It is noteworthy that individual houses in Kodiyathur Village, are closely packed with a total of 6181 houses in an area of 29.9 sq∙km. The total population of the study area is 26,429. Refuse dumps, pit latrines and open sewers are common and environmental sanitation is a negligible component in the area. All these suggest possible chances of pollutants and contaminants entering these wells. Improving the quality of groundwater resources offers an important economic opportunity for the gradual improvement of the quality of life [17] . Therefore, evaluation of the microbial quality of water is an important weapon to the achievement of potable water for daily consumption.

This study aims to assess the bacteriological quality of groundwater at Kodiyathur Village using the microbial counts (total coliform, fecal coliform and fecal streptococci) to determine the microbial quality of the groundwater and the relationship between the distances of the wells to latrines. Geographic Information System (GIS) tools were used to demonstrate spatial relationships for a better understanding of problems and possible solutions.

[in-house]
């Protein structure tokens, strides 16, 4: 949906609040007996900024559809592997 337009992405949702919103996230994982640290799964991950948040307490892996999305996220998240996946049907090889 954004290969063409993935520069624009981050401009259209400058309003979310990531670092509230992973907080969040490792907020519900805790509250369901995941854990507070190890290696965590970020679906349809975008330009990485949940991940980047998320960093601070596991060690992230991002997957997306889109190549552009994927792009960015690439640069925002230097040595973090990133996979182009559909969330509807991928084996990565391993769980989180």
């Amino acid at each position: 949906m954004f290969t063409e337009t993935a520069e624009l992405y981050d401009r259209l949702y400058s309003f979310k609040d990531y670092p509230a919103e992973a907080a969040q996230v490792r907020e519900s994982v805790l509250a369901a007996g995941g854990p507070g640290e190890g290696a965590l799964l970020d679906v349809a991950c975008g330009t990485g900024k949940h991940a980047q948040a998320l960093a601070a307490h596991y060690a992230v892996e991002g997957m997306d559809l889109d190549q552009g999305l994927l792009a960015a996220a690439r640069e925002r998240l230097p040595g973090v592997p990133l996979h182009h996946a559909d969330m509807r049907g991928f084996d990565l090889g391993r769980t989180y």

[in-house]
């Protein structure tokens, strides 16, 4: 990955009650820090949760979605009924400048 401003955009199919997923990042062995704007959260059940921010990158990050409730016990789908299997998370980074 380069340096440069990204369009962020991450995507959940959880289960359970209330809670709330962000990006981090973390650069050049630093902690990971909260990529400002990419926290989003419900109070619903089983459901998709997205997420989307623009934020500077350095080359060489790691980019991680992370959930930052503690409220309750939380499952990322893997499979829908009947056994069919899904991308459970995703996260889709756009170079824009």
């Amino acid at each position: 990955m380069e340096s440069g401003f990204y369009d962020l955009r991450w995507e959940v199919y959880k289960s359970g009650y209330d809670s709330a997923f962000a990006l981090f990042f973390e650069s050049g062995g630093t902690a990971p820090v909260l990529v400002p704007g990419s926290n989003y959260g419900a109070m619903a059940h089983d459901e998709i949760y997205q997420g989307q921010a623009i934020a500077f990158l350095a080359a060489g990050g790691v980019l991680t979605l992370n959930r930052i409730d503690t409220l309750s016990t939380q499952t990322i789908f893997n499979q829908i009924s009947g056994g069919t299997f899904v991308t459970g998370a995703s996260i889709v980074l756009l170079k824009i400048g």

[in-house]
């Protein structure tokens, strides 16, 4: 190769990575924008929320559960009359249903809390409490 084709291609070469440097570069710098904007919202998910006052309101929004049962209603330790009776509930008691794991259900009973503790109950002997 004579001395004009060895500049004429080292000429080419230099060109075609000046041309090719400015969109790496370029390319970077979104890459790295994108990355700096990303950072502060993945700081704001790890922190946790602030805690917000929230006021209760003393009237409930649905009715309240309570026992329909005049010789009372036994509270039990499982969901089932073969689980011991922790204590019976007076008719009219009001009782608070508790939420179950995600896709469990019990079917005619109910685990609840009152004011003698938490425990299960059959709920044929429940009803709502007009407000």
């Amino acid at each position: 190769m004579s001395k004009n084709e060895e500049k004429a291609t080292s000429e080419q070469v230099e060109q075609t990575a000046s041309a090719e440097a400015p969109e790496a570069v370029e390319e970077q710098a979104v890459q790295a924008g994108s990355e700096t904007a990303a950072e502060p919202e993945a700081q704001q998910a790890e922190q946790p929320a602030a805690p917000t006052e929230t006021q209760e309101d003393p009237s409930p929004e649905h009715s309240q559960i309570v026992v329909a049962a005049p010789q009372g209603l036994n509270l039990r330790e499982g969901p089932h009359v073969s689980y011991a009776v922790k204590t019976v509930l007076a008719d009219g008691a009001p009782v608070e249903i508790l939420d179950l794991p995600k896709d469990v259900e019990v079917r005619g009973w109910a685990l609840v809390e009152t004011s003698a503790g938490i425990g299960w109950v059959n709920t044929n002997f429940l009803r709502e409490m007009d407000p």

2. Methods

2.1. Data Collection

Both primary and secondary data were collected using two-stage approach. Collection of data from Primary Health Centres (PHC) for identifying the pattern of water-borne diseases was done in the first stage. Household questionnaire survey was conducted to identify water sources, water handling and other related information. Water sampling and analysis were carried out in the second stage. Data collection was done in a period of three months (March to May 2013). Based on the analysis of PHC data for the period of three months (March to May 2013), three residential areas that recorded high incidence of water-borne diseases (West Chullikaparamba, East Chullikaparamba and Murathummoola) and another two areas with low incidence (Kodiyathur and Karakutty) were randomly selected as study sites for household survey and water sampling. A well-structured questionnaire was designed to collect information on water sourcing, utilization, water handling and storage as well as ail- ments commonly experienced by the residents. Questionnaire survey was conducted based on the population of each area that is 10 residents were selected from areas with over 350 houses. In all, 50 respondents were selected from 50 houses drawn from five residential areas.